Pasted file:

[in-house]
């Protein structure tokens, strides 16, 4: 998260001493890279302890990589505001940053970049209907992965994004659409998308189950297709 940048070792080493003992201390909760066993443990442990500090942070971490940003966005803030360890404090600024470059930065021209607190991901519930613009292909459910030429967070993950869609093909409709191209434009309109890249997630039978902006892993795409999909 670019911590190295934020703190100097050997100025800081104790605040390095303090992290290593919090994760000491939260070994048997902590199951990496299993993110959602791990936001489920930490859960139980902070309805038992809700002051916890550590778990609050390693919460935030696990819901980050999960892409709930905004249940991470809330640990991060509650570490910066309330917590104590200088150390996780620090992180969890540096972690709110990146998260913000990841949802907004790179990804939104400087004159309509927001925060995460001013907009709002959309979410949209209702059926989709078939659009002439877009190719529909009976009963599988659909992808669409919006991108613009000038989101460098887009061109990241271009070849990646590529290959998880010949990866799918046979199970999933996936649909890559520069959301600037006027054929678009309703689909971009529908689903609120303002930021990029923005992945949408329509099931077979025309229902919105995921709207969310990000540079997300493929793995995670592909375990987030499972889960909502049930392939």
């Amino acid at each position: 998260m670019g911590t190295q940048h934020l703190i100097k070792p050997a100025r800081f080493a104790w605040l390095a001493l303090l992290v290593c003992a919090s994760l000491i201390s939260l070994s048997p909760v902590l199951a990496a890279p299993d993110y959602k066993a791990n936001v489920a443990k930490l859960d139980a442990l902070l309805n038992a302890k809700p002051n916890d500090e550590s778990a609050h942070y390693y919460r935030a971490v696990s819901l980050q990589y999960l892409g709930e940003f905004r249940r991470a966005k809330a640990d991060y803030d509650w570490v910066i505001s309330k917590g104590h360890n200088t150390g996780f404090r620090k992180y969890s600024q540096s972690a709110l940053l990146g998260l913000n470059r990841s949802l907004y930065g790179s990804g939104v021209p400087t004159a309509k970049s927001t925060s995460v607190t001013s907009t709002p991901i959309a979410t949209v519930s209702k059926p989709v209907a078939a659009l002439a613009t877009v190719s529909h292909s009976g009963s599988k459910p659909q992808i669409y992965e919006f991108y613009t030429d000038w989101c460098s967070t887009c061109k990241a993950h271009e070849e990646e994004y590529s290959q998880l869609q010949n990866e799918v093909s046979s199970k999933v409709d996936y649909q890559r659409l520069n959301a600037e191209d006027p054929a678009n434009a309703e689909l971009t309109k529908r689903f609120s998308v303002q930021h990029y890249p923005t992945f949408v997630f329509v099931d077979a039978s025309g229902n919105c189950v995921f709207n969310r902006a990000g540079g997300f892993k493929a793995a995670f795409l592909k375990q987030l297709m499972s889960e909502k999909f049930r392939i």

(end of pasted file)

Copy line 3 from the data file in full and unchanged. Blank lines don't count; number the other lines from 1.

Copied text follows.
């Amino acid at each position: 998260m670019g911590t190295q940048h934020l703190i100097k070792p050997a100025r800081f080493a104790w605040l390095a001493l303090l992290v290593c003992a919090s994760l000491i201390s939260l070994s048997p909760v902590l199951a990496a890279p299993d993110y959602k066993a791990n936001v489920a443990k930490l859960d139980a442990l902070l309805n038992a302890k809700p002051n916890d500090e550590s778990a609050h942070y390693y919460r935030a971490v696990s819901l980050q990589y999960l892409g709930e940003f905004r249940r991470a966005k809330a640990d991060y803030d509650w570490v910066i505001s309330k917590g104590h360890n200088t150390g996780f404090r620090k992180y969890s600024q540096s972690a709110l940053l990146g998260l913000n470059r990841s949802l907004y930065g790179s990804g939104v021209p400087t004159a309509k970049s927001t925060s995460v607190t001013s907009t709002p991901i959309a979410t949209v519930s209702k059926p989709v209907a078939a659009l002439a613009t877009v190719s529909h292909s009976g009963s599988k459910p659909q992808i669409y992965e919006f991108y613009t030429d000038w989101c460098s967070t887009c061109k990241a993950h271009e070849e990646e994004y590529s290959q998880l869609q010949n990866e799918v093909s046979s199970k999933v409709d996936y649909q890559r659409l520069n959301a600037e191209d006027p054929a678009n434009a309703e689909l971009t309109k529908r689903f609120s998308v303002q930021h990029y890249p923005t992945f949408v997630f329509v099931d077979a039978s025309g229902n919105c189950v995921f709207n969310r902006a990000g540079g997300f892993k493929a793995a995670f795409l592909k375990q987030l297709m499972s889960e909502k999909f049930r392939i």